Tunnel SSH over SSL

By | 2013/11/27

Tunnel SSH over SSL

Have you ever found yourself behind a restrictive firewall that only allows outbound http(s) traffic, but you need to SSH out? Perhaps you’ve tried running SSH on port 443 (https) but those connections have been denied as well. In this post I’ll outline how to configure stunnel on an SSH server to allow encrypted SSH connections over port 443 (https).

This configuration is done in two parts. The first half is done on the remote SSH server. The second half is done on the local machine. In this case I’m running Ubuntu Server and Ubuntu Desktop for the client.

Server Side Instructions:

First off we’ll need to install the stunnel package:

sudo apt-get install stunnel4

Once the package is installed we’ll need to configure stunnel with an SSL certificate and a config file. First, the SSL certificate:

openssl genrsa 1024 > stunnel.key
openssl req -new -key stunnel.key -x509 -days 1000 -out stunnel.crt
cat stunnel.crt stunnel.key > stunnel.pem
sudo mv stunnel.pem /etc/stunnel/

Configure stunnel to tunnel 443 (https) to 22 (ssh):

By default stunnel doesn’t provide any config files. We’ll create a simple config file to meet the needs of using SSH over SSL. Create a new file, /etc/stunnel/stunnel.conf and copy in the contents below:

pid = /var/run/stunnel.pid
cert = /etc/stunnel/stunnel.pem

accept = public_ip:443
connect =

The above configuration tells stunnel where to find the certificate we generated and where to accept and forward connections. In this case stunnel will listen on the public_ip on port 443 (https) and redirect connections there back to localhost on 22 (ssh).

In order to start the stunnel service we’ll need to activate it in /etc/default/stunnel4. Change the ENABLED line from 0 to 1.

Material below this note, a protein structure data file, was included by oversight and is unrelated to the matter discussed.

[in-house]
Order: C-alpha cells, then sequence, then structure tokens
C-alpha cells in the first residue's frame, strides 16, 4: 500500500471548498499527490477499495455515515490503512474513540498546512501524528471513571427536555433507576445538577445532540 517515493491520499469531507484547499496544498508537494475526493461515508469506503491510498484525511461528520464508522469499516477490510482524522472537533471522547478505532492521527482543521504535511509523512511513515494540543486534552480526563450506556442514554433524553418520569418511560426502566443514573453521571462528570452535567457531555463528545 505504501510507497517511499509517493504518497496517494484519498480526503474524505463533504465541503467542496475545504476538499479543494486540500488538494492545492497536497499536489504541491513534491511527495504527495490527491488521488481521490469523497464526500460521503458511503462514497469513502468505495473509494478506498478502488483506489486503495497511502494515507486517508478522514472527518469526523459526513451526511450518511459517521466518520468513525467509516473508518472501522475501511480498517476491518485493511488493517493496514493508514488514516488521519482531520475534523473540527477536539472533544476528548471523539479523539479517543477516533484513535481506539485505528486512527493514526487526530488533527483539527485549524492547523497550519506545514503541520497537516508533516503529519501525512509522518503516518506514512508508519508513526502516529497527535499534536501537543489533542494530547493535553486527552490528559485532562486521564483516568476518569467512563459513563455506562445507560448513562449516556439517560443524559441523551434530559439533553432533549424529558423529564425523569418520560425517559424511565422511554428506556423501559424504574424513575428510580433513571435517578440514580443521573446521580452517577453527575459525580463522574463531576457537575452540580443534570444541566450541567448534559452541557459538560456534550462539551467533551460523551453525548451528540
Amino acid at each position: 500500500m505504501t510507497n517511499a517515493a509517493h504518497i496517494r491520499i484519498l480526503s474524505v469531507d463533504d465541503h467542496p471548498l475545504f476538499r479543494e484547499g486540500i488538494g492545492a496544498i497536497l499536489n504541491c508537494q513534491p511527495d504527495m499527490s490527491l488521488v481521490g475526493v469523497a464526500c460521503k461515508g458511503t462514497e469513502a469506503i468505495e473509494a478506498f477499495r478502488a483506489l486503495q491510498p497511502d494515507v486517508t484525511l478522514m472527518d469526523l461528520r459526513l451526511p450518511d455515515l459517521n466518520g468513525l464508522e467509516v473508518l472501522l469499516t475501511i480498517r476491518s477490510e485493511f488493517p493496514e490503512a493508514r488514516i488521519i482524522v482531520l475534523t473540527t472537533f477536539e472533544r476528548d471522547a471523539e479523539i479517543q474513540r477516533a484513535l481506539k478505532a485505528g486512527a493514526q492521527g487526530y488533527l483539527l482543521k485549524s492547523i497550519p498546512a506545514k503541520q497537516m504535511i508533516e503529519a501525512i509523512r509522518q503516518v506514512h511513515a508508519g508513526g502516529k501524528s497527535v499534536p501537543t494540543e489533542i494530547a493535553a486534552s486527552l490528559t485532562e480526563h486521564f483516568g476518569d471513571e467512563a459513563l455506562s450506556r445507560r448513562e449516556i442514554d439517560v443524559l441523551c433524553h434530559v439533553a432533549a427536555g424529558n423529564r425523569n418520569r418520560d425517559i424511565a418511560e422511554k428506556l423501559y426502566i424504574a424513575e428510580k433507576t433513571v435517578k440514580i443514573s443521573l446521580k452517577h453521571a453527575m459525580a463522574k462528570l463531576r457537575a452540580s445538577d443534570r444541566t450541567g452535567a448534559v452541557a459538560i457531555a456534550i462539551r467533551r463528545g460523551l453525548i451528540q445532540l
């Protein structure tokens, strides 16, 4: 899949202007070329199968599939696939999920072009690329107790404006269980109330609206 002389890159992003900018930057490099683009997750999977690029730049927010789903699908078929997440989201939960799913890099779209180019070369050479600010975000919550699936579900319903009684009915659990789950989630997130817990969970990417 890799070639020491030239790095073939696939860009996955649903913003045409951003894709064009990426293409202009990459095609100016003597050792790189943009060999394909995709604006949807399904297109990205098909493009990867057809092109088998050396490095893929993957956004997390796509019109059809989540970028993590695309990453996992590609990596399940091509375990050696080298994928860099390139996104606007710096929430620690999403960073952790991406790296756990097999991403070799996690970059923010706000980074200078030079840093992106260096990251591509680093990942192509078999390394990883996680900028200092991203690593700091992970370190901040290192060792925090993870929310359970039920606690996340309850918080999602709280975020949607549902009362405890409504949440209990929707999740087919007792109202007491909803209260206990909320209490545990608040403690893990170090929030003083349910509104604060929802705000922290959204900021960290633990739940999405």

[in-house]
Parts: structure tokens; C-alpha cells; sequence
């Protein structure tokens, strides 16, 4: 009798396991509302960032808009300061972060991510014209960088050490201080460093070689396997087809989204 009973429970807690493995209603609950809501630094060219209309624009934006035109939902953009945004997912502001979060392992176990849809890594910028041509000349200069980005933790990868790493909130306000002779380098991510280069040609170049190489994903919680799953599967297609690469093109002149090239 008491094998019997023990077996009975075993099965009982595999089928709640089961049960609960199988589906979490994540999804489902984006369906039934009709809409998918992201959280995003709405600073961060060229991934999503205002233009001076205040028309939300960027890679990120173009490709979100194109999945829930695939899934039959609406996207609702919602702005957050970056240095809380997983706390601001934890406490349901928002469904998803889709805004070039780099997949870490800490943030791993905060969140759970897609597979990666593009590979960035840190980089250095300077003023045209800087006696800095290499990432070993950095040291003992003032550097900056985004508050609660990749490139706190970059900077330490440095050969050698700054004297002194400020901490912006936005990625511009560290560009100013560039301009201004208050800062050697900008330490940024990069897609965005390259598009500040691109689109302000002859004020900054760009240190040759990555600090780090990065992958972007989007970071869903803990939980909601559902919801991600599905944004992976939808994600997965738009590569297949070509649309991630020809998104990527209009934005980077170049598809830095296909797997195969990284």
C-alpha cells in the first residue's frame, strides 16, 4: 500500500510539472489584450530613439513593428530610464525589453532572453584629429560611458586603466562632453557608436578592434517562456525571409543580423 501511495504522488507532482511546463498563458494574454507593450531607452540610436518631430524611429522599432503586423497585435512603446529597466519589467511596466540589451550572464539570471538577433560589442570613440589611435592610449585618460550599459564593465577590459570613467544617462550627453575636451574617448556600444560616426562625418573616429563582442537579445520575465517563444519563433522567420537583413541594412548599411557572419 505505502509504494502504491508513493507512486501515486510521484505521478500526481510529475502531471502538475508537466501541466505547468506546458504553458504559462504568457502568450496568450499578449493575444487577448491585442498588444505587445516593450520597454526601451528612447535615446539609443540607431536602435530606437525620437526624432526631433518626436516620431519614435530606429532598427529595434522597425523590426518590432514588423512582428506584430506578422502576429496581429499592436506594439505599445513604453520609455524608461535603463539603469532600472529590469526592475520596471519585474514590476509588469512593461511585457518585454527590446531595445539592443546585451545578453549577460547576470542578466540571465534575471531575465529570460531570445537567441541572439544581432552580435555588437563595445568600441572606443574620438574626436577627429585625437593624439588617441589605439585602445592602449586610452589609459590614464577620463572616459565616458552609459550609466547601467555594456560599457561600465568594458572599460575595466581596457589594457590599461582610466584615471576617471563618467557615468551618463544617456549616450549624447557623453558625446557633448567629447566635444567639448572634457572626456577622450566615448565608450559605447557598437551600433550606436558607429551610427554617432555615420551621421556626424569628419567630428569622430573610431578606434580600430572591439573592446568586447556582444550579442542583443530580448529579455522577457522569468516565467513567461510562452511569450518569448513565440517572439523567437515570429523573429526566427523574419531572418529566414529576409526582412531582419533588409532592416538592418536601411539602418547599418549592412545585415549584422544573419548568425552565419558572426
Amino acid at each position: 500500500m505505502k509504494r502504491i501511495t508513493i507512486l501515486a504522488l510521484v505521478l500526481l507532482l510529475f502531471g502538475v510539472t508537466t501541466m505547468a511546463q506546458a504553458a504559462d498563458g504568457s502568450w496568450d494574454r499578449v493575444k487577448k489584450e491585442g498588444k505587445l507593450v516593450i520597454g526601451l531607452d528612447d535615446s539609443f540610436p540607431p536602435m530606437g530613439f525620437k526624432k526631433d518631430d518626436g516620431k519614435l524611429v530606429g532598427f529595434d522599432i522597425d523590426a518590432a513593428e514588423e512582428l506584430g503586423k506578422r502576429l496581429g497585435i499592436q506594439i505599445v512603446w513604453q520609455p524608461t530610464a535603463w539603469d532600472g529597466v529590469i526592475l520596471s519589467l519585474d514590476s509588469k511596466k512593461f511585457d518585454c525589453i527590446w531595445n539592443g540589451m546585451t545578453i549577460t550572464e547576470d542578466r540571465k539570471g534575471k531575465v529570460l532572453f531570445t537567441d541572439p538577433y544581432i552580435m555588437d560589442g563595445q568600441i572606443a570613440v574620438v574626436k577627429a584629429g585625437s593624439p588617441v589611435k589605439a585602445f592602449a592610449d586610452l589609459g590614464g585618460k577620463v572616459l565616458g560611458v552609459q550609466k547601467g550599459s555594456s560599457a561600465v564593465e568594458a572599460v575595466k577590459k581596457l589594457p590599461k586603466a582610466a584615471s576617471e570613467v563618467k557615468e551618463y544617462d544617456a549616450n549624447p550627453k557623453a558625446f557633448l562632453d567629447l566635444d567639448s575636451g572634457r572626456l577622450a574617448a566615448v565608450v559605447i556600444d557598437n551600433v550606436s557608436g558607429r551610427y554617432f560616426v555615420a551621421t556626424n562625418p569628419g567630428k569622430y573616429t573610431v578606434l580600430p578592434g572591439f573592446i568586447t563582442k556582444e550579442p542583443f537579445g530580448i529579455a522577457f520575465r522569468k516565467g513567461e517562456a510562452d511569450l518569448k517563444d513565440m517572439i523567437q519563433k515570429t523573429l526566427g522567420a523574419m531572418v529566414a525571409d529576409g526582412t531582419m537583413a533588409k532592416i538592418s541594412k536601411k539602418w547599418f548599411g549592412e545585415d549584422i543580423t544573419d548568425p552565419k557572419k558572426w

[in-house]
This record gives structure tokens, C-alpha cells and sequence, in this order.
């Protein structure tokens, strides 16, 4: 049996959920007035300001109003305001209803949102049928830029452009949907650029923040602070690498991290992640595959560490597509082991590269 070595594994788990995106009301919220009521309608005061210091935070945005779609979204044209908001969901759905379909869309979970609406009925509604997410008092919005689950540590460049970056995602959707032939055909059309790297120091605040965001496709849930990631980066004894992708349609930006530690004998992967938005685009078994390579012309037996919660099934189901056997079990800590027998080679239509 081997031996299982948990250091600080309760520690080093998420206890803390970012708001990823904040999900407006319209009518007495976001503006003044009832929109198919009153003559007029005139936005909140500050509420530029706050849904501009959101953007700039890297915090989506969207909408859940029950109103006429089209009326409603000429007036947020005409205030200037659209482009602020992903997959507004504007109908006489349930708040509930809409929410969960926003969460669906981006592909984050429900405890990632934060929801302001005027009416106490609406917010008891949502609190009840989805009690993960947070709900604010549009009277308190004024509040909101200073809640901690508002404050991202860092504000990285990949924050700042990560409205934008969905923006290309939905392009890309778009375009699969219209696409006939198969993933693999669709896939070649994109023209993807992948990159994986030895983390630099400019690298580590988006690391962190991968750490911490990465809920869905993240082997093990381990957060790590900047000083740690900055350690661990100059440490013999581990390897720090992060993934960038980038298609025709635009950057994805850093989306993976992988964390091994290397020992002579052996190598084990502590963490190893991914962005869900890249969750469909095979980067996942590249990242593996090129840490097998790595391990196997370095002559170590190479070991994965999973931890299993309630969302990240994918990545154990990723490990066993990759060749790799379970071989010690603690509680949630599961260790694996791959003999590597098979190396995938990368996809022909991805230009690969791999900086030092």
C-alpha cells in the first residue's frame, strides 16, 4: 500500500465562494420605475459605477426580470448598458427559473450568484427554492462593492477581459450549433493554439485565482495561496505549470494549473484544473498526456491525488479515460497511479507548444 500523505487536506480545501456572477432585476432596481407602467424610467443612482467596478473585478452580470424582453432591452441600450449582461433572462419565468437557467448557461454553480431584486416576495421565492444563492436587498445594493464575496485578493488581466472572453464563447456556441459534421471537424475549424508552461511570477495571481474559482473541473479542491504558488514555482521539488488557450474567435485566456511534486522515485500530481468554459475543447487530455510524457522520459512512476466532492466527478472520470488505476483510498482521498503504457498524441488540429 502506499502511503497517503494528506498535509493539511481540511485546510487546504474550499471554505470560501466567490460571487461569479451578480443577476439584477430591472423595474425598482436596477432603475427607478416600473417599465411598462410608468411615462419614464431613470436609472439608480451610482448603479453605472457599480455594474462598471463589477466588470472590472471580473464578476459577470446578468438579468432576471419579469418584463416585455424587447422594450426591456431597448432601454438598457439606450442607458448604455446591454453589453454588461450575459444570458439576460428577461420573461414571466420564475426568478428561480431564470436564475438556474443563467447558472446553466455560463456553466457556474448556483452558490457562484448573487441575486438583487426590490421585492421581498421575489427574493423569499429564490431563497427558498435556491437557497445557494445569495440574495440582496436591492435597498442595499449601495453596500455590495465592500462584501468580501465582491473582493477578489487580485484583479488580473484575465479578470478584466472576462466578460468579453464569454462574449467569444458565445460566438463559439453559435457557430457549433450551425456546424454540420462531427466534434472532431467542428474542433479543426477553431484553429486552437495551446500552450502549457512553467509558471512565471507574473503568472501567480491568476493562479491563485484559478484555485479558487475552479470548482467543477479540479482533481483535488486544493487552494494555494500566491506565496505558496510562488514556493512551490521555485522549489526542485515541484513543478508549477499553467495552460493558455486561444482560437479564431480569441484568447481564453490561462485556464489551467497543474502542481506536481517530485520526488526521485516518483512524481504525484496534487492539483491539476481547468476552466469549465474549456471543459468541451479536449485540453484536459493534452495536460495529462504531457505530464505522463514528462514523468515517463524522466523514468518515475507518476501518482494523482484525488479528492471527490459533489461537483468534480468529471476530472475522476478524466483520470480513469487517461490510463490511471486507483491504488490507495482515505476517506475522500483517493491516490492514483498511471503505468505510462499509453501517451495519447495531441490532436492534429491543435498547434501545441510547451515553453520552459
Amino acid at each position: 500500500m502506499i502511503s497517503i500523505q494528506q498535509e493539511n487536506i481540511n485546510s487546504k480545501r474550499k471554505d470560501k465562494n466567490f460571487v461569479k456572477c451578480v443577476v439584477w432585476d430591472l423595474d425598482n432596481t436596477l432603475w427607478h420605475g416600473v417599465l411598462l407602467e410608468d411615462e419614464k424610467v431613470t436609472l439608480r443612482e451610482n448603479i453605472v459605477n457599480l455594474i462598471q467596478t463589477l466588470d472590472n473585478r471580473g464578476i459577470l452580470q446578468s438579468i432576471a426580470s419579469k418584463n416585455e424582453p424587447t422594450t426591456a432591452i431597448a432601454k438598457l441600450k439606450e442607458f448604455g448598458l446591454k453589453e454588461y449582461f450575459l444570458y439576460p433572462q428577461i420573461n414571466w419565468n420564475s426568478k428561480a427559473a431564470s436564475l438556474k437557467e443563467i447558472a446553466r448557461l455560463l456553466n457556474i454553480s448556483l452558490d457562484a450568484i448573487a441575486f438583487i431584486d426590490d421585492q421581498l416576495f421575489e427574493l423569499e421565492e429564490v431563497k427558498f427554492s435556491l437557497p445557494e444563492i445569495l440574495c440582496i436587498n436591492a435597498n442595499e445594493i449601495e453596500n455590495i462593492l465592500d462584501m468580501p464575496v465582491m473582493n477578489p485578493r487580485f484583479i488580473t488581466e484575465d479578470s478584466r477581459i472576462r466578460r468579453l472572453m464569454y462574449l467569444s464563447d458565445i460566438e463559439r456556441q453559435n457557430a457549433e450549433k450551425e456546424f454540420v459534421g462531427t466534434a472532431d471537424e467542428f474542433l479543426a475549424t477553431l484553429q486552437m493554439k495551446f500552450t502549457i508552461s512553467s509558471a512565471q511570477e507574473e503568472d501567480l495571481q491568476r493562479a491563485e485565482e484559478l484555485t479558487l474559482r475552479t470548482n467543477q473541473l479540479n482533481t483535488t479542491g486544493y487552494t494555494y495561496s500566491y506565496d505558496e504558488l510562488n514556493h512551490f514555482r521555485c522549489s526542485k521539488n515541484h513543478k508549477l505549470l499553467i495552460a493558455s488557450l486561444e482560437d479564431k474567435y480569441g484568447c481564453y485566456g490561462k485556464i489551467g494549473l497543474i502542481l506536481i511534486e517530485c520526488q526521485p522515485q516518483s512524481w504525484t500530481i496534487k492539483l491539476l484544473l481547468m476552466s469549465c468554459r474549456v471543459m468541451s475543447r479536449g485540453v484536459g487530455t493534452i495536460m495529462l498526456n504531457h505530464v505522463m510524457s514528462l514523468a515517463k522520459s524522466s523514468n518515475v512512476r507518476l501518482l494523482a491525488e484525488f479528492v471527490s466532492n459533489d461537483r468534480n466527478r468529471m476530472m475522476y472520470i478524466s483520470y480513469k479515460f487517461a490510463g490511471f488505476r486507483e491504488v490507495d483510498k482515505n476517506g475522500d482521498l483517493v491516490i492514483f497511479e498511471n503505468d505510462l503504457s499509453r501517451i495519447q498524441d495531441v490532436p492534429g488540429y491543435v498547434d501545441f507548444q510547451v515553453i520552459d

Finally, we can start the service and move on to the client configuration:

sudo service stunnel4 start

You can verify that stunnel is now listening by using the netstat command:

netstat -natp | grep :443

Client Side Instructions:

The rest of these instructions are done on the local machine.

As was done on the server, we’ll need to install the stunnel package:

sudo apt-get install stunnel4

The client configuration also needs the same SSL certificate that we generated above. copy/paste or otherwise duplicate the .pem file we generated in the Server Side Instructions and save it to the same location, /etc/stunnel/stunnel.pem.

We’ll need to create a similar configuration file, only this time we’ll change the accept and connect sections. Use the example below to populate the /etc/stunnel/stunnel.conf on your client.

pid = /var/run/stunnel.pid
cert = /etc/stunnel/stunnel.pem

accept =
connect = remote_ip:443

With the config file and certificate in place we’re ready to enable stunnel and start the service. Enable the service (as above) in the /etc/default/stunnel4 and then start the service.

sudo service stunnel4 start

Make the connection

With the stunnel service now running on both the server and the client we’re ready to make the secure connection. Now when you connect to your local machine on port 2200 it will make a connection to the remote IP on port 443, create a secure SSL connection, and connect to port 22 on the other end. Your encrypted SSH connections are now wrapped in an encrypted SSL connection using port 443.

ssh localhost -p 2200


stunnel can be used to encrypt a wide range of services. In this case creating an SSL connection over the standard https port allows you to SSH out even when the standard SSH port is blocked. This configuration will become part of my standard setup on my SSH servers. You never know when you’ll find yourself in a situation where you’ll need this kind of access!